Book Review: When Stars Are Scattered

When Stars Are Scattered
by Victoria Jamieson and Omar Mohamed

I have not done a book review in a while! It is time…

This book is a children’s graphic novel. But stick with me. This one is worth reading as an adult even if you don’t have any kids at home and who are the right age.

I am familiar with one of the authors, Jamieson, who has written some of my sons’ favorites: All’s Faire in Middle School and Roller Girl, both of which I have read so many times I can recite lines. My son requested this book months ago from the library, when he heard she had a new book coming out. The request list for this one is quite long. Due dates for books have been postponed in our county due to the pandemic, and so getting books from reserve are taking a very long time.

We finally got our hands on a copy. But my son didn’t even crack it open for a few days. I finally told him, if you don’t want to read this, we should return it, as over a hundred other people are waiting for it. A little context here: I still read stories for about an hour before bedtime, mostly for my 5th grader, but sometimes my 9th grader comes and sits with us (pretending he is doing something else and not really listening—but he reveals himself every now and then). My rule is that the books have to be longer chapter books—no more reading graphic novels out loud. But for this one, I told him I would make an exception, and let’s see if we like it. If not, I’ll just return it right away.

Well, just by the fact that I’m am writing this should tell you the verdict.

Both sons were hooked, as so was I. This is the story of one of the co-authors, Omar Mohamed, who spent his childhood in a refugee camp in Kenya after fleeing Somalia. His feelings, his experiences, his hopes and dreams, his flaws and strengths are all so well told and illustrated. You can really imagine what life as a refugee is like. I also love that it is a children’s book, so that a child can put themselves in the shoes of another child and have an opportunity to practice empathy. There are so many adults severely lacking in this. We need our children to learn it from the moment they can relate to another and frequently ever after. There is no shielding from the difficulties here. I cry-read half the book.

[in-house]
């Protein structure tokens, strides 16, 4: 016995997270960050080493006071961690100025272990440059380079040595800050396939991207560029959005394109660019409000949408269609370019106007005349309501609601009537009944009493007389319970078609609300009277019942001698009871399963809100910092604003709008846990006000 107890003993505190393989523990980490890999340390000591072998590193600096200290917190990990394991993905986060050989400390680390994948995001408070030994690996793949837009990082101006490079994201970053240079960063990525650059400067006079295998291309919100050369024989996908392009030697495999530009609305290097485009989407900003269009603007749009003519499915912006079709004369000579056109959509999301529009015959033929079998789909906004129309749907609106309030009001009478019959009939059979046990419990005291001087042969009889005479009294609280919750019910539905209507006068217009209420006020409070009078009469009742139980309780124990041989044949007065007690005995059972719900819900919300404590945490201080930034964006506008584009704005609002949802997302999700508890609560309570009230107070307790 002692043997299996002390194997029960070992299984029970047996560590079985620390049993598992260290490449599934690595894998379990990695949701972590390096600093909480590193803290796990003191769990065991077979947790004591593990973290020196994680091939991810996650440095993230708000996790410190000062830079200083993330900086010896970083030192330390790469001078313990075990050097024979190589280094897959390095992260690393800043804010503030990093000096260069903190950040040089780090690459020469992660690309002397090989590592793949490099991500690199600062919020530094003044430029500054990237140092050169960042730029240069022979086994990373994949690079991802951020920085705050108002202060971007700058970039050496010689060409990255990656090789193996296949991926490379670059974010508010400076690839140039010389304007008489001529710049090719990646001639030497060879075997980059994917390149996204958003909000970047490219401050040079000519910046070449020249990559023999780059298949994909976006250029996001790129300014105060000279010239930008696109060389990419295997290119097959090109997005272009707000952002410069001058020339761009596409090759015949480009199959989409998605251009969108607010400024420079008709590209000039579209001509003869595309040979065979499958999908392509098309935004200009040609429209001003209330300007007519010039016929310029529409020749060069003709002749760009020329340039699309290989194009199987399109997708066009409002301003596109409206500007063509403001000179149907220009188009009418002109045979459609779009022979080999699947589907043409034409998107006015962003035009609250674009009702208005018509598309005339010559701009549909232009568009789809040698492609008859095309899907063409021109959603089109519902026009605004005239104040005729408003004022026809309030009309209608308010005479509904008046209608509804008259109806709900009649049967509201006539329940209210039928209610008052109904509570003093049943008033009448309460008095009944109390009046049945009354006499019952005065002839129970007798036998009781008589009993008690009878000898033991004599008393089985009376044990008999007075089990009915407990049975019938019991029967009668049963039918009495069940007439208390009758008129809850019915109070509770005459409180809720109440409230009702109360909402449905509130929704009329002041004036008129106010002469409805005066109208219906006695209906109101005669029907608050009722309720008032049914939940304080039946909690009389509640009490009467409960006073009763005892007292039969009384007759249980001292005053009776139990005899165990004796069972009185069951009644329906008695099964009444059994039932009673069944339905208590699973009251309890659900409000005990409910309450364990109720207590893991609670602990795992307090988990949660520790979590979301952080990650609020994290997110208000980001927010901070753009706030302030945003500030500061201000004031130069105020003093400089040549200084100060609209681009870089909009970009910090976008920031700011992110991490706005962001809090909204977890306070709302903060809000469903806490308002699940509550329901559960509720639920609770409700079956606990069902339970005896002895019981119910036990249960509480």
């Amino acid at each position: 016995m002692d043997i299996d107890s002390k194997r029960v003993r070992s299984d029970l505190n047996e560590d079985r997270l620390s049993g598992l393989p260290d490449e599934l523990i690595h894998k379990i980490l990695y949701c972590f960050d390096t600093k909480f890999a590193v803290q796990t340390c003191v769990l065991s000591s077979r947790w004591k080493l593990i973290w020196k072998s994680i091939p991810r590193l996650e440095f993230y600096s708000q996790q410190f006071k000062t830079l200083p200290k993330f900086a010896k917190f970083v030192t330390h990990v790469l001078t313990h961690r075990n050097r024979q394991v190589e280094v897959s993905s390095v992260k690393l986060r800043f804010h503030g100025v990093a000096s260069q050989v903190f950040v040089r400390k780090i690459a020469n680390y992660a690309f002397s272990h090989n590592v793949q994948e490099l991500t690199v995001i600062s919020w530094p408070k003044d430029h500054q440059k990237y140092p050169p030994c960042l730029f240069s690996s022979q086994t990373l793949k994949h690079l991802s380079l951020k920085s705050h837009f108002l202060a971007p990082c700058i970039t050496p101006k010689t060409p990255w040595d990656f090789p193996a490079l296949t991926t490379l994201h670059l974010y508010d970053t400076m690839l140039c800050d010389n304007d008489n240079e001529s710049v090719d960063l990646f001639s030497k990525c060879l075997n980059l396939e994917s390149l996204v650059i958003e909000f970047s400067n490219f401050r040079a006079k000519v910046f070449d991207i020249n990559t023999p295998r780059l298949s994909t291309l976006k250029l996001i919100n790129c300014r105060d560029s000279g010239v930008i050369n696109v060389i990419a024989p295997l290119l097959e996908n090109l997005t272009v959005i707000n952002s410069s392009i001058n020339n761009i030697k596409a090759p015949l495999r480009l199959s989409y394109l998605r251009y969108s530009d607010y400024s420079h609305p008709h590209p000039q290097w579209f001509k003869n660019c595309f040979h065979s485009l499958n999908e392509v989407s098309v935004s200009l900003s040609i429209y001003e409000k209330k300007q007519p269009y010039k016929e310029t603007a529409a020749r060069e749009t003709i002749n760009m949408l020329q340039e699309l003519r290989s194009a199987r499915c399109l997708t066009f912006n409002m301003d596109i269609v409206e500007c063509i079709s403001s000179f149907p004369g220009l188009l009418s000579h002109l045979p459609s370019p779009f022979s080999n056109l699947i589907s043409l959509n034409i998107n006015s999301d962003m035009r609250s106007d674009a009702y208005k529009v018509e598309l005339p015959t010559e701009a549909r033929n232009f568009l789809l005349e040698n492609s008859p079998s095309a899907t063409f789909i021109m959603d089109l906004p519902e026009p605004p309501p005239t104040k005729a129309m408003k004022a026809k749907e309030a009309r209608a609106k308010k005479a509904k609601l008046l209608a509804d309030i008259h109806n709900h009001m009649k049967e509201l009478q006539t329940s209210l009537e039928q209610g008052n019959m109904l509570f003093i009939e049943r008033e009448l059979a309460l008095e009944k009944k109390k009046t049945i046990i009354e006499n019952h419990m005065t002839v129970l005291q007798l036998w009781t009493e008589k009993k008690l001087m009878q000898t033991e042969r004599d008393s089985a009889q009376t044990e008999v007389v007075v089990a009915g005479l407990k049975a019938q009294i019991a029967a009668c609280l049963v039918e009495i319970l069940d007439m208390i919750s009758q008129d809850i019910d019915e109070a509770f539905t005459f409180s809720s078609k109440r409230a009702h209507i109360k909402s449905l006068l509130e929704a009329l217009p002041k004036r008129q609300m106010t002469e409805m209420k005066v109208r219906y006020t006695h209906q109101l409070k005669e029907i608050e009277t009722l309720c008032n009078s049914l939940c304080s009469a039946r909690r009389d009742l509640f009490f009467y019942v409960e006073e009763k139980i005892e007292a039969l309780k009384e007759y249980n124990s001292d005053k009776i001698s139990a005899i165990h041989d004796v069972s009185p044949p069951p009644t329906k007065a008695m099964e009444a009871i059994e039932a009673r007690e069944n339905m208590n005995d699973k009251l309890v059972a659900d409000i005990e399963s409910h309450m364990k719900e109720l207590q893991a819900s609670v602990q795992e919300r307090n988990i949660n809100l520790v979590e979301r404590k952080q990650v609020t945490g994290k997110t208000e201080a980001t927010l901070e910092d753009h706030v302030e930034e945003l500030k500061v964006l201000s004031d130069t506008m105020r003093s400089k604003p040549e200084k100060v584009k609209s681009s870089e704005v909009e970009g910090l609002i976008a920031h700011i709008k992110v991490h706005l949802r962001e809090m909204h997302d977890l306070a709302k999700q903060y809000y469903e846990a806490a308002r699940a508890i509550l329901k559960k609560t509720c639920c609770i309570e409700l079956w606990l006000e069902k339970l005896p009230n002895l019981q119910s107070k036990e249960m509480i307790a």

It is also poignant. There are many Somalian re-settlers here in our community and have been among my son’s closest of friends. I asked him if they ever talk about their past or their parent’s past, but he said no. This book provides an important beginning to understanding, giving my son—and me-- a perspective and ability to imagine before those conversations start. Maybe it will also make it easier for him to talk about the complex aspects of adoption someday, knowing that other people have had painful histories. Even just to understand without talking is important, too: in acknowledgement that this son is not a wordy guy. He is the caring hugger, and my older son is the questioning talker, both equally valid forms of showing empathy and developing as people.

It’s a story that also gives meaning to immigration policies, and the importance of kindness, even to strangers. When people think all Muslims should be banned from entering, do they even think about the people that impacts? Imagine what may be the story of some of those individuals? Do we all really comprehend the cruelty of that idea, and the danger of categorizing people with broad strokes?

So hopefully, now you see why I am recommending this read to adults.

So, go get a handkerchief and check out this book.

Omar Mohammed is the founder of Refugee Strong